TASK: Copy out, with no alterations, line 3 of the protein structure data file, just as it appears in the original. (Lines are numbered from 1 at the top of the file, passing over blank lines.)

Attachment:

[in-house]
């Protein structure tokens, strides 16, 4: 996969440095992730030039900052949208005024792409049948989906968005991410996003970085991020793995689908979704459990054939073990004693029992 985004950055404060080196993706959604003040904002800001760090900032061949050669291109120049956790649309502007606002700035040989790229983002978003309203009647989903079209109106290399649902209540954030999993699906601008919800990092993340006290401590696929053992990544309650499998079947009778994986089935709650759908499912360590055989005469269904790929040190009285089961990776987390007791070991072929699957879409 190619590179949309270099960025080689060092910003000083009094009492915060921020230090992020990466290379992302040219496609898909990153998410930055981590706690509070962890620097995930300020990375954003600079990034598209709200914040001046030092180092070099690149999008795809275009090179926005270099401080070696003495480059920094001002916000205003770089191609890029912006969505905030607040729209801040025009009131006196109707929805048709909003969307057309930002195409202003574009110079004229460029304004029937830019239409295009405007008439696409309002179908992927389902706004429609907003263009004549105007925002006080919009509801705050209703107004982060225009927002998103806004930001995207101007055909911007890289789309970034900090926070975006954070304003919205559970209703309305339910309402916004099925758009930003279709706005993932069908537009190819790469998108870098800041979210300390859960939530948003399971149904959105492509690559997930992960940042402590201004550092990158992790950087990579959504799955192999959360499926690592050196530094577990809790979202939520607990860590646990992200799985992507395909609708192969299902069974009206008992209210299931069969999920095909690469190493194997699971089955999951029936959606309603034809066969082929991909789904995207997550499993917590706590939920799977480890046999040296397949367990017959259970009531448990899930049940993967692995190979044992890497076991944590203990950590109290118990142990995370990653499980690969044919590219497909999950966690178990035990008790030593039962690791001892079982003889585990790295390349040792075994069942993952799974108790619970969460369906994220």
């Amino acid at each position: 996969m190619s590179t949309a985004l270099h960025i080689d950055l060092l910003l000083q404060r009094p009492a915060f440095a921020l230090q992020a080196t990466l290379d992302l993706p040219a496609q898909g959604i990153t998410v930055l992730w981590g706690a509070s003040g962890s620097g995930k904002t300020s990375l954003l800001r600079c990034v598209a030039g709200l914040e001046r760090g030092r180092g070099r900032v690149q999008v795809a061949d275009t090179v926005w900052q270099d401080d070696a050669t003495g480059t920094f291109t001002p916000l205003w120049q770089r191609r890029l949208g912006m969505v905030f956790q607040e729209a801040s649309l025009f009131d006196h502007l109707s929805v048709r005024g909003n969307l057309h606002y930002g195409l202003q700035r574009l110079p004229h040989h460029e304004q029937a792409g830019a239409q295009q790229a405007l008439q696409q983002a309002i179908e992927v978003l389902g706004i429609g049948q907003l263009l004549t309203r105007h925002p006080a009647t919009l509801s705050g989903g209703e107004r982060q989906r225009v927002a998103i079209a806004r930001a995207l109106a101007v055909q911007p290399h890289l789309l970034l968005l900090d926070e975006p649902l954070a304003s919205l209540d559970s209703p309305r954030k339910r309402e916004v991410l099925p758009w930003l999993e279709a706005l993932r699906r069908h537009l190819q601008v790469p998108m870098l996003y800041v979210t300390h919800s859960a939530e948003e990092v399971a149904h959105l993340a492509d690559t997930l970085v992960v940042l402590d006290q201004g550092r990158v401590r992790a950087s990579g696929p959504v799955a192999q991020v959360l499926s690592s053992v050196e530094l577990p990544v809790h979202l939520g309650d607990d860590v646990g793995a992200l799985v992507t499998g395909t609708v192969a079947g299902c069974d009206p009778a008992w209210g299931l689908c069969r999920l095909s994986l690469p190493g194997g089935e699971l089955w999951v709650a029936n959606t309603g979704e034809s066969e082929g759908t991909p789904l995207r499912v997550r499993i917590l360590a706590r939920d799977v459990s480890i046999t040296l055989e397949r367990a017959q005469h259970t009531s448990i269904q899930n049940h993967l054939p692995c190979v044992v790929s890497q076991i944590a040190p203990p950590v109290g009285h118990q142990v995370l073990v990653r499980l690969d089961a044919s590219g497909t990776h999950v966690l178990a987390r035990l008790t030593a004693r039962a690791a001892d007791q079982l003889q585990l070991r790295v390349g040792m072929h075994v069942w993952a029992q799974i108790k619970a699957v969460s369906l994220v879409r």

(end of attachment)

């Amino acid at each position: 996969m190619s590179t949309a985004l270099h960025i080689d950055l060092l910003l000083q404060r009094p009492a915060f440095a921020l230090q992020a080196t990466l290379d992302l993706p040219a496609q898909g959604i990153t998410v930055l992730w981590g706690a509070s003040g962890s620097g995930k904002t300020s990375l954003l800001r600079c990034v598209a030039g709200l914040e001046r760090g030092r180092g070099r900032v690149q999008v795809a061949d275009t090179v926005w900052q270099d401080d070696a050669t003495g480059t920094f291109t001002p916000l205003w120049q770089r191609r890029l949208g912006m969505v905030f956790q607040e729209a801040s649309l025009f009131d006196h502007l109707s929805v048709r005024g909003n969307l057309h606002y930002g195409l202003q700035r574009l110079p004229h040989h460029e304004q029937a792409g830019a239409q295009q790229a405007l008439q696409q983002a309002i179908e992927v978003l389902g706004i429609g049948q907003l263009l004549t309203r105007h925002p006080a009647t919009l509801s705050g989903g209703e107004r982060q989906r225009v927002a998103i079209a806004r930001a995207l109106a101007v055909q911007p290399h890289l789309l970034l968005l900090d926070e975006p649902l954070a304003s919205l209540d559970s209703p309305r954030k339910r309402e916004v991410l099925p758009w930003l999993e279709a706005l993932r699906r069908h537009l190819q601008v790469p998108m870098l996003y800041v979210t300390h919800s859960a939530e948003e990092v399971a149904h959105l993340a492509d690559t997930l970085v992960v940042l402590d006290q201004g550092r990158v401590r992790a950087s990579g696929p959504v799955a192999q991020v959360l499926s690592s053992v050196e530094l577990p990544v809790h979202l939520g309650d607990d860590v646990g793995a992200l799985v992507t499998g395909t609708v192969a079947g299902c069974d009206p009778a008992w209210g299931l689908c069969r999920l095909s994986l690469p190493g194997g089935e699971l089955w999951v709650a029936n959606t309603g979704e034809s066969e082929g759908t991909p789904l995207r499912v997550r499993i917590l360590a706590r939920d799977v459990s480890i046999t040296l055989e397949r367990a017959q005469h259970t009531s448990i269904q899930n049940h993967l054939p692995c190979v044992v790929s890497q076991i944590a040190p203990p950590v109290g009285h118990q142990v995370l073990v990653r499980l690969d089961a044919s590219g497909t990776h999950v966690l178990a987390r035990l008790t030593a004693r039962a690791a001892d007791q079982l003889q585990l070991r790295v390349g040792m072929h075994v069942w993952a029992q799974i108790k619970a699957v969460s369906l994220v879409r």